Infectious diseases are acknowledged as one of the most critical threats to global public health today. Climate change, population growth and antimicrobial resistance have resulted in both the emergence of novel pathogenic organisms and the re-emergence of infections that were once controlled. Wastewater-Based Epidemiology (WBE) is a new epidemiology tool that has potential to act as a complementary approach for current infectious disease surveillance systems and an early warning system for disease outbreaks.

Due to climate change and global population growth, the most critical shortages of raw materials are estimated to be clean water and fertile soil. Climate change is exacerbating extreme weather conditions, which further increase the challenges related to having safe drinking water. In great parts of the world, clean water is already scarce. Infectious diseases caused by bacteria, viruses, protozoa and parasitic worms are the most important and common global health risks associated with drinking water. With advanced microbiological analysis, it is possible to get ready for both naturally occurring and manmade epidemics.

The use of mineral fertilisers acidifies the soil while microorganisms release the organically bound nutrients of organic soil conditioners slowly for the use of plants. The use of recycled fertilisers would also help the fight against climate change because the soil acts as a carbon sink that stores carbon derived from organic matter. If properly analysed, organic materials could be used and microbiologically recycled more safely.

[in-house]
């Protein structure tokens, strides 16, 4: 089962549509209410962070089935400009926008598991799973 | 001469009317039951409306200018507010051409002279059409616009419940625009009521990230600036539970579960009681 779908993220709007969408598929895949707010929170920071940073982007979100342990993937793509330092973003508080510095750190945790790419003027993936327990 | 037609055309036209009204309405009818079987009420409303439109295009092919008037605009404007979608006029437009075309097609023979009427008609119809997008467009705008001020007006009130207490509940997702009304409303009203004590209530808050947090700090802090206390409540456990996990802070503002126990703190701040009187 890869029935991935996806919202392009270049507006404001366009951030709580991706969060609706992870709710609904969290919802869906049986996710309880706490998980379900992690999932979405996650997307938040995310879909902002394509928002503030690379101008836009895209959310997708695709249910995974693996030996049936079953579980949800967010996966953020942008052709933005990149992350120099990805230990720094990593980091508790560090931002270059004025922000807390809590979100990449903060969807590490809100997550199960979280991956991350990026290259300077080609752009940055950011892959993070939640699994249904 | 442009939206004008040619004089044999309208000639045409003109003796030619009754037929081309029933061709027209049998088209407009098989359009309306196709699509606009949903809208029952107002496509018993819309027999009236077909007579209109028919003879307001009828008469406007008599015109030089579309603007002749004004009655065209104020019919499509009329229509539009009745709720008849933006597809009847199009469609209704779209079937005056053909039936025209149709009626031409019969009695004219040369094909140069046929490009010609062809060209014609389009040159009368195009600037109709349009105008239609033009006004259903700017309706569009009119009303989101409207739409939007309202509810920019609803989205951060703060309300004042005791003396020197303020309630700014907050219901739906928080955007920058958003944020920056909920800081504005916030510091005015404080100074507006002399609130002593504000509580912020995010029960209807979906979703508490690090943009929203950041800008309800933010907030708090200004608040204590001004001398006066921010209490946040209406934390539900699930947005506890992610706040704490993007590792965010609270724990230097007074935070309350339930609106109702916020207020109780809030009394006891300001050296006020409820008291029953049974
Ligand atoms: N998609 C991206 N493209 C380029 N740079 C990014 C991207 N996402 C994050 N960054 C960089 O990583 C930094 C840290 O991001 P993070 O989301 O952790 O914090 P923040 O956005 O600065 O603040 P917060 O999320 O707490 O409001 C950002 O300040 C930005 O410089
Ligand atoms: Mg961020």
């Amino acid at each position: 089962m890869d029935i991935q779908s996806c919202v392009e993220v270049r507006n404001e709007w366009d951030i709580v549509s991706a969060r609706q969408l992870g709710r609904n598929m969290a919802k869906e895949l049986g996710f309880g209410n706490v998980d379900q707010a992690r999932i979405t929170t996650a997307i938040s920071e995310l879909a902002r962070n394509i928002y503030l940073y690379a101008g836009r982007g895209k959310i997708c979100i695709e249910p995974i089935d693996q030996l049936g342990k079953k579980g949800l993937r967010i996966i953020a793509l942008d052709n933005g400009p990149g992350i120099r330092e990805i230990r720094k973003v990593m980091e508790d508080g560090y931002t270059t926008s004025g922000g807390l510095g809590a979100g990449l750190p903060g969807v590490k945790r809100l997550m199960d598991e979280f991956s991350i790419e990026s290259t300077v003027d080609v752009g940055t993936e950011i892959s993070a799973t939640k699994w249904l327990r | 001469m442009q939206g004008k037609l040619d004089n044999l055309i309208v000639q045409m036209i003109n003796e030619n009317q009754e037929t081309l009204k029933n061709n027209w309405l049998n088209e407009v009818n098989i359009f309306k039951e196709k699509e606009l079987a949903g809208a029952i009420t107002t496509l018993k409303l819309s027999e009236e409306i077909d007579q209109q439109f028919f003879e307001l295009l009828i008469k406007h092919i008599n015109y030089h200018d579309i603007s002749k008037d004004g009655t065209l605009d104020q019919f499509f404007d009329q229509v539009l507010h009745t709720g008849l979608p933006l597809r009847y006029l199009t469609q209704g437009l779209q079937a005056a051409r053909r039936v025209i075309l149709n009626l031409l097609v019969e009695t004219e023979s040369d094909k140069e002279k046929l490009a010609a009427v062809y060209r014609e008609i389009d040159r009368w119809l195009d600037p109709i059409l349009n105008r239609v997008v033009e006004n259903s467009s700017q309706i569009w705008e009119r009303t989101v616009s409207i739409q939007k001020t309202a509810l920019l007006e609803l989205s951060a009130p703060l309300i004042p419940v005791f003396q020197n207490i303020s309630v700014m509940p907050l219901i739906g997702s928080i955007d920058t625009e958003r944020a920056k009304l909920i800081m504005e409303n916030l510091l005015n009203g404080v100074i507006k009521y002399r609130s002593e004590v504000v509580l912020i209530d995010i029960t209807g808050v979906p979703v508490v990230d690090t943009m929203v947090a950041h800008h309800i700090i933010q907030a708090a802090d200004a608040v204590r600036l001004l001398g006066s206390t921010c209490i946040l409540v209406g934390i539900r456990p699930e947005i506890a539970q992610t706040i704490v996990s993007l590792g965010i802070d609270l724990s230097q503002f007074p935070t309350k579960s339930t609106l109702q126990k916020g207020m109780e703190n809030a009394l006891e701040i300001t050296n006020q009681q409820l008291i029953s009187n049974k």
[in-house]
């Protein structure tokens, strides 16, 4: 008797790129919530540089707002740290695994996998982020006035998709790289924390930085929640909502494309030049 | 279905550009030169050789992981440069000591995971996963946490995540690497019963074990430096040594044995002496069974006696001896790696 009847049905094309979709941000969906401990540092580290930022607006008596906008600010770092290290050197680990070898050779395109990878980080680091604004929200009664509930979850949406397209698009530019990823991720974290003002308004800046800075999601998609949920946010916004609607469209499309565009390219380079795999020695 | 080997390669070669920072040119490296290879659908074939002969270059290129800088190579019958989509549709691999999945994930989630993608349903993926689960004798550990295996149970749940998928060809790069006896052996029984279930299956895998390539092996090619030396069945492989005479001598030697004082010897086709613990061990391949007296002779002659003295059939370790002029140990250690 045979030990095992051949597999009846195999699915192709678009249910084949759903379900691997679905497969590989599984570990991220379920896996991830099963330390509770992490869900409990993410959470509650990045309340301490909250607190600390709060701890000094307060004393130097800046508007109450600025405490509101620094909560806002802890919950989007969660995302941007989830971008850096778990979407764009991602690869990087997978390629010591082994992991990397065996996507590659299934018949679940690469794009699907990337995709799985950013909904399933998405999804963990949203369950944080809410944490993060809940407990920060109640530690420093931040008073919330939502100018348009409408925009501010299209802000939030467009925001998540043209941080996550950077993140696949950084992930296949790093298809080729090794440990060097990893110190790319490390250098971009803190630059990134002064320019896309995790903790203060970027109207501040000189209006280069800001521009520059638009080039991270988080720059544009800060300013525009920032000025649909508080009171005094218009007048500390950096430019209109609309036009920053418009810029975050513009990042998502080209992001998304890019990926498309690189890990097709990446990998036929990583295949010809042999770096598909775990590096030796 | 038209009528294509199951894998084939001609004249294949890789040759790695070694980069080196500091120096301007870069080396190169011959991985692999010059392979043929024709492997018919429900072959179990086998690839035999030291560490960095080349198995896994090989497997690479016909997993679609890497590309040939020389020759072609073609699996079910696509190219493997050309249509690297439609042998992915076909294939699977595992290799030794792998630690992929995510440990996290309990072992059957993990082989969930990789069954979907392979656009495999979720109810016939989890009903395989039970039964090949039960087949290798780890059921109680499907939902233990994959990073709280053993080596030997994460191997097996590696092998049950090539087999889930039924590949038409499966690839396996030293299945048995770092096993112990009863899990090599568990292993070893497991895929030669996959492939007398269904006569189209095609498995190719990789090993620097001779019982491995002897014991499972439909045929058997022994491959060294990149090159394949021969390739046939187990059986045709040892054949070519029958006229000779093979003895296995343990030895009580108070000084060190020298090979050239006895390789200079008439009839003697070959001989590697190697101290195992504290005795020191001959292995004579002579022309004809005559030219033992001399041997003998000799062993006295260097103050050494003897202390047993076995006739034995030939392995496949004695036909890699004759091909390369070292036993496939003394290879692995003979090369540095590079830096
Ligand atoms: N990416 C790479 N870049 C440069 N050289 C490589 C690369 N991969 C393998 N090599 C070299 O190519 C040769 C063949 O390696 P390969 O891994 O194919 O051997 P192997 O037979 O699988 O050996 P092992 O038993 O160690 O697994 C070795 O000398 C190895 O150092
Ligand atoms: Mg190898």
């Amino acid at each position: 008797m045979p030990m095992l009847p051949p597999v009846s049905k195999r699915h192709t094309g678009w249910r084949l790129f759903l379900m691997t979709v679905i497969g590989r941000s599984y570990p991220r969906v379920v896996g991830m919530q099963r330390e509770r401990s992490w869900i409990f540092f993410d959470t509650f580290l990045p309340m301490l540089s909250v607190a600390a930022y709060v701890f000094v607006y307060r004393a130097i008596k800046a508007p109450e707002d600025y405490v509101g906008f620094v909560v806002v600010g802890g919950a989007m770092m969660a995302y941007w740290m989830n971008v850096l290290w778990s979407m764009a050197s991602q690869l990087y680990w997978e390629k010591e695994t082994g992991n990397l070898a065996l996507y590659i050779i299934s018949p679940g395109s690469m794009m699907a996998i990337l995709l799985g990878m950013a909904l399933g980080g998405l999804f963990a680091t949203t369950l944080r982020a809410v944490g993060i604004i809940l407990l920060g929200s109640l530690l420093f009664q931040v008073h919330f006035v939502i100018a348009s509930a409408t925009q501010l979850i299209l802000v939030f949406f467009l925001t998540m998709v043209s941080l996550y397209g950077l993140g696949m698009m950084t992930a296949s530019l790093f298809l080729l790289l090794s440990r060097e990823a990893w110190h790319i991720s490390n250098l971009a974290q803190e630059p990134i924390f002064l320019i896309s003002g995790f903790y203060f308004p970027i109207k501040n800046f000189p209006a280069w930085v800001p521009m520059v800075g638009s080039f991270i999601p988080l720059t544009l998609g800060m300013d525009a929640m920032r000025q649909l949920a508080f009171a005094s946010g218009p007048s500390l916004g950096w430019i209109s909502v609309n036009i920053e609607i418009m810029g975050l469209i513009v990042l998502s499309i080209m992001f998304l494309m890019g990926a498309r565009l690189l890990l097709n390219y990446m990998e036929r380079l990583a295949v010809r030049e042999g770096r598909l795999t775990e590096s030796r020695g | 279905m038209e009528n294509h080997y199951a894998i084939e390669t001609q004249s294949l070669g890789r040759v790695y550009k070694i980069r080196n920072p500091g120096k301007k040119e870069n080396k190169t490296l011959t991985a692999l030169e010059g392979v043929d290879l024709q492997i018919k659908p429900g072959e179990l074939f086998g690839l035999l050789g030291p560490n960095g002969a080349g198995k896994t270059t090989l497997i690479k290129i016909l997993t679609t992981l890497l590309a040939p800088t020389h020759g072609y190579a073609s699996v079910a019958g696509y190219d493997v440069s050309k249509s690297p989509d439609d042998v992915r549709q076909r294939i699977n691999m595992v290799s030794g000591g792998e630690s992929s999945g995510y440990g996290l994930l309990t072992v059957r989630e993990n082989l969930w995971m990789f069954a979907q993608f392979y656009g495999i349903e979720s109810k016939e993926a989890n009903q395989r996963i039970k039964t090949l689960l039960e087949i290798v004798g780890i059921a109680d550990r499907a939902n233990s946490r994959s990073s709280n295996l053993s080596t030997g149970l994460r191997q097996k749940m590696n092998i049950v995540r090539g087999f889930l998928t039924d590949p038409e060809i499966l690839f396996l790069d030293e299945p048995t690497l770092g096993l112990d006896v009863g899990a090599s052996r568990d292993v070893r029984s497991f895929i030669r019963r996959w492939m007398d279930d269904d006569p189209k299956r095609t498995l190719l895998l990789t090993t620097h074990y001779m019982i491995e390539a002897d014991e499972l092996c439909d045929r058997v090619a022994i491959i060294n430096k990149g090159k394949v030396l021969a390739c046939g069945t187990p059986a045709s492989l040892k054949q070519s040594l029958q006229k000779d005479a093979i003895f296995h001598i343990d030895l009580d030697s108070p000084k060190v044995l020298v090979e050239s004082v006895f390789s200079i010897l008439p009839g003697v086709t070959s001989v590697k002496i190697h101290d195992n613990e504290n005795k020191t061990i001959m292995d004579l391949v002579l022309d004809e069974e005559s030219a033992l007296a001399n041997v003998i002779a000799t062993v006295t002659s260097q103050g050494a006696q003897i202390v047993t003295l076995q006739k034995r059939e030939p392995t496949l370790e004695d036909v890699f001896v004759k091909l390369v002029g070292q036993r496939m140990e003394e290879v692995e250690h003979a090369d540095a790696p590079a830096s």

climate change


Microbiological Analyses on Bio and Circular Economy

Bacteria, such as Escherichia coli (E. coli), are used as indicators of the microbiological quality of drinking water; it is the most common of the known indicators of intestinal contamination. The problem with the method is the long waiting time for the results, which is more than 24 hours. Furthermore, these indicator bacteria do not tell whether water is free of contaminating microbes, since pathogens – such as viruses and parasites – are much more resistant to water treatment processes than the indicator bacteria. In Finland, the microbiological safety of sludge is so far only monitored by the presence of E. coli and salmonella.

Tampere University’s laboratory is using molecular technologies that are faster and more comprehensive than the current standard methods. The methods can be used not only to monitor water hygiene but also for sludge microbial safety analytics. Tampere University’s laboratory is one of Europe’s leading virological laboratories. Our work is also based on the long-term research of the Virology research group.